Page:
For some years Boeing has been promoting its P-8A Poseidon maritime patroller, which is based on the 737 airliner. However, while the type is attractive to some air arms, there are many who do not have the requirement or budget to warrant such a large aircraft, yet still have need for a sophisticated aircraft for search and rescue work, coastal patrols and anti-piracy missions. To answer that need, Boeing launched the maritime surveillance aircraft (MSA) in 2012.
Leveraging the development work done on the P-8A – chiefly the mission system – the MSA was devised to be based on a business jet platform to provide sufficient capacity for a reduced mission crew, good range characteristics and attractive operating economics. The company has aimed for a P-8-like capability, but without anti-submarine warfare capability.
Although the mission suite can be carried by a range of aircraft, Boeing (Chalets 28-29) selected the Bombardier Challenger 605 as the ideal platform, partnering with Toronto-based special mission modification specialist Field Aviation.
On 28 February this year, Field Aviation flew a similar Challenger 604 modified to the MSA’s aerodynamic, structural and aircraft system configuration. Subsequently Boeing installed the mission suite with a Selex ES Seaspray 7300E AESA multimode radar, FLIR 380HD electrooptical/ infrared sensor, Argon communications intelligence suite, Boeing electronic support measures and automatic identification system (AIS) equipment. The company has conducted feasibility studies into providing self-protection systems, and even for arming the aircraft if a customer requires such a capability.
Inside the cabin the MSA has three operator stations, although up to five can be installed if required. Each has a ‘clamshell’ console comprising two 24in high-definition touch-control screens. The consoles fold away against the cabin wall when not in use, allowing the MSA to be rapidly configured for passenger or cargo transport, or for medical evacuation duties.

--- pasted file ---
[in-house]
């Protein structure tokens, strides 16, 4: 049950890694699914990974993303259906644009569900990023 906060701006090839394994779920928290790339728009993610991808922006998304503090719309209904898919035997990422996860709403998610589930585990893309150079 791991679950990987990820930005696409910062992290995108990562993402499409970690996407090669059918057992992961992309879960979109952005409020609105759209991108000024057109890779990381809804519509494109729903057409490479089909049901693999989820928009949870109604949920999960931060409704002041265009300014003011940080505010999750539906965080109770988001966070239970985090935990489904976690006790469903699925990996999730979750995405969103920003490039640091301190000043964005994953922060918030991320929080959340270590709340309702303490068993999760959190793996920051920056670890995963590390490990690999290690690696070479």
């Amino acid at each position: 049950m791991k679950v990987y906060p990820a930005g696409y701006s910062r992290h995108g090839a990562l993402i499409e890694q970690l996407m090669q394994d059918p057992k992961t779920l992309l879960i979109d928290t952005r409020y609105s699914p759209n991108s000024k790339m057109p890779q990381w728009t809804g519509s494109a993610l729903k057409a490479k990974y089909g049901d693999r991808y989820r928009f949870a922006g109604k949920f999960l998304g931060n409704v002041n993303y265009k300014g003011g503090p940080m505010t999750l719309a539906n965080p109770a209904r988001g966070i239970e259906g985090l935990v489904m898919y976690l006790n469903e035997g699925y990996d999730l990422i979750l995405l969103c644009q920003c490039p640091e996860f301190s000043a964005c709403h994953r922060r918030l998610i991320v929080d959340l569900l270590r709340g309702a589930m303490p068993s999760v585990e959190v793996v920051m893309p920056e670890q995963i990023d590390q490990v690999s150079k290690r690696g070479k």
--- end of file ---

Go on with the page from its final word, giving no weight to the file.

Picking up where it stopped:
All functions of the mission suite can be controlled from any of the stations, which share a common tactical picture. Communications can be performed by voice, Inmarsat satcoms data packages or by high-bandwidth line-of-sight datalink. Boeing offers a ground station for the latter.
While the MSA’s sensor suite offers significant capability for overland operations, it is primarily a maritime/littoral platform. Boeing highlights the relevance of the MSA to South Africa’s requirements, given the country’s large economic exclusion zone and search and rescue area. For the latter role the MSA has the ability to air-drop life rafts and other SAR equipment.
Following initial aerodynamic trials and mission installation, the Challenger 604 demonstrator made its public debut at the Farnborough air show in July, and is now in full flight testing after a period of ground trials. The aim of these tests is principally to validate in-flight system performance against uninstalled performance in the laboratory.
At the conclusion of these tests, the MSA will begin customer demonstration tours and flights, and could visit South Africa as part of that campaign when it starts around the turn of the year.